Each day, I check out my google reader to read a few of my favorite blogs. Today, a blog that really caught my attention was this: http://simplemom.net/buying-organic-food/. Basically she asked what's more important, local or organic?
I commented on her page (along with a LOT of other people), but I thought that I would share my thoughts here. These are my priorities when buying and preparing food:
1) Whole foods (not processed), homemade
2) Pasture fed, no hormones or antibiotics, cage free, etc.
Even though Organic is at the bottom, it doesn't mean it's not important to me. All of those things are important to me. Let me explain.
1) I have been doing a lot of researching and learning about food and why high nutrition is important. I have learned that this is a life-long process, and one that will improve over time. It is something that I will continue to implement slowly, and it's a life-style change, not a "diet trend." I'm not focusing on losing weight, I'm focusing on health.
But, ultimately, for me, the most important thing is to feed my family whole, nutrient-dense food. This includes things like meat and poultry, eggs, beans, lentils, nuts, whole grains (wheat, spelt, oats, etc), fresh fruits and veggies, milk, cheese, yogurt, etc.
2) My next priority (recently) is to make sure that the meat, poultry, eggs, milk, cheese, butter, etc are at least hormone and antibiotic free, cage free, and grass fed (when possible). The reason for this is that hormones and antibiotics have had a horrible affect on people, and the research that I have read is enough for me to do this. Grass fed is healthier because they contain higher nutrients, much of the time lower fat, and in things like butter, lower saturated fat. The most important part of that for me is the higher nutrients. In this case, buying organic isn't enough because the only difference is that they feed them organic feed. They are still stuck in a pin, which means they aren't healthy. Buying in places like HEB (meat) isn't attractive to me anymore after I spoke with a rancher who sells grass fed beef (that I will be buying from). He said that when he has a sick longhorn, he sends it to HEB. Interesting, huh? He's not "certified organic" because it just costs more than it's worth. He lets the people who buy from him see his longhorns, and see that they truly are pasture fed. He doesn't give hormones, antibiotics, etc, and they truly are just free to roam the pasture. I still haven't found free-range chickens in the area, so I will just keep buying from Whole Foods for now because it's at least natural (although, I will be meeting with someone soon who will probably be able to tell me where to find this!!).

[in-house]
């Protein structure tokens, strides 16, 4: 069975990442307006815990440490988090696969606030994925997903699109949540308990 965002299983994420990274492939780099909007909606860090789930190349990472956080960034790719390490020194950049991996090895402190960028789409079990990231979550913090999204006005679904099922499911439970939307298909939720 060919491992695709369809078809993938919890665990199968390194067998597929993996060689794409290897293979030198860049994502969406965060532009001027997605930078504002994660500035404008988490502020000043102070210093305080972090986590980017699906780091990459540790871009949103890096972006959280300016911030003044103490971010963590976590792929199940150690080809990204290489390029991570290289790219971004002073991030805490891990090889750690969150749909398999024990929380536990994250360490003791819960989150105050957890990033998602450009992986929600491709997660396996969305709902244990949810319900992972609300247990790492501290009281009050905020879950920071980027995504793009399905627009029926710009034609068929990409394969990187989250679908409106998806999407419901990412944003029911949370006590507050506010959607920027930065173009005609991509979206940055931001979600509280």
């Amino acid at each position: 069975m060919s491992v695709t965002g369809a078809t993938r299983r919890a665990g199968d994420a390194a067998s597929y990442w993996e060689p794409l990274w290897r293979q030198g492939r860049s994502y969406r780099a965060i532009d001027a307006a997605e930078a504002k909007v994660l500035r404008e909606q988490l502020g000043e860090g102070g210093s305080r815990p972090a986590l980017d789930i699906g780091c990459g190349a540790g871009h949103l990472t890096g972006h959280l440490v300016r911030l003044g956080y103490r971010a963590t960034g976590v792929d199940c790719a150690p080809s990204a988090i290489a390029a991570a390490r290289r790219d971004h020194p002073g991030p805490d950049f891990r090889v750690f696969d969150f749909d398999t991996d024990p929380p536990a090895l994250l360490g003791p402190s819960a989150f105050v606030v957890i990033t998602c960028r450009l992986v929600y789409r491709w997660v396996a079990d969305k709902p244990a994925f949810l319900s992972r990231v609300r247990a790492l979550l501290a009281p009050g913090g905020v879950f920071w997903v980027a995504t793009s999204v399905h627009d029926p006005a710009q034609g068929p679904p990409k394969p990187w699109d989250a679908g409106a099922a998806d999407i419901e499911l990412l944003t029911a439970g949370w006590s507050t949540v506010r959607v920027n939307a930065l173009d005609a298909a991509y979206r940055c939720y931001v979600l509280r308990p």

3) Sense I've started buying from Whole Foods, I've actually had much more opportunity to buy local, believe it or not. Buying local is important because it saves money and energy, it is a way to support local farmers, and it's easier to know how they treat their animals, etc. I want to shop at the local farmer's market, but their hours are really hard for our family (luckily, we've started our first garden!). Much of the time, local farms are "organic," without the organic label. Being USDA organic is expensive, and it's just not worth it. By being labeled "organic," they have to charge more. Much of the time the organic label is a way to charge more for products (although, not always).
4) Most things I buy are organic. I especially follow the "dirty dozen" list of buying organic, and things that we use a lot of we buy organic. Pesticides can cause a lot of health issues, so it's important to us. But, the more I learn about true nutrition and that there are other things that are important, the less I focus on organic. I mean, organic pop-tarts are still pop-tarts. They are still pure sugar and refined flours. Still not healthy. So, organic isn't my focus. I buy organic when I can get it for close to the same amount. I just started buying organic flours because I can get them cheap at Whole Foods. I can get organic whole wheat flour for 59 cents a pound! That's an amazing price. There are many things there that are about the same price as non-organic, so it's worth it.
Though I buy "expensive" food, we have made other changes to make this possible (we are not rich all of a sudden...). We no longer buy ANY junk food. We used to buy Doritoes, Oreos, Nutty Bars, etc... Now, we just eat those things occasionally, but never in our home. We no longer buy pre-packaged food (except for Annie's mac n cheese and crackers occasionally; I also buy soem tortilla chips, but they are local and made with non-hydrogenated oils). I do keep things like Kool-aid around for people who come over (we have friends who LOVE it... my kids don't drink it and I don't drink it!). I have an organized plan, and we don't buy things that we don't need. I used to just go to the store and hope that I came home with something that resembled meals. Now, I know exactly what I'm going to get when I go in to the store, and I stick to the list. So, with careful planning, it is VERY possible to eat this way. But, it takes time and making one change at a time. A few years ago I went through and got rid of everything that I considered to not be healthy, and if it wasn't organic. I went shopping and bought all this organic stuff... I didn't stick with that. It was too drastic of a change. Slow is important!
So, there's my LONG opinion. What are your thoughts? Please share!!! I have been told that people read my blog, but when I ask questions, people don't respond :). I really want to know!! :)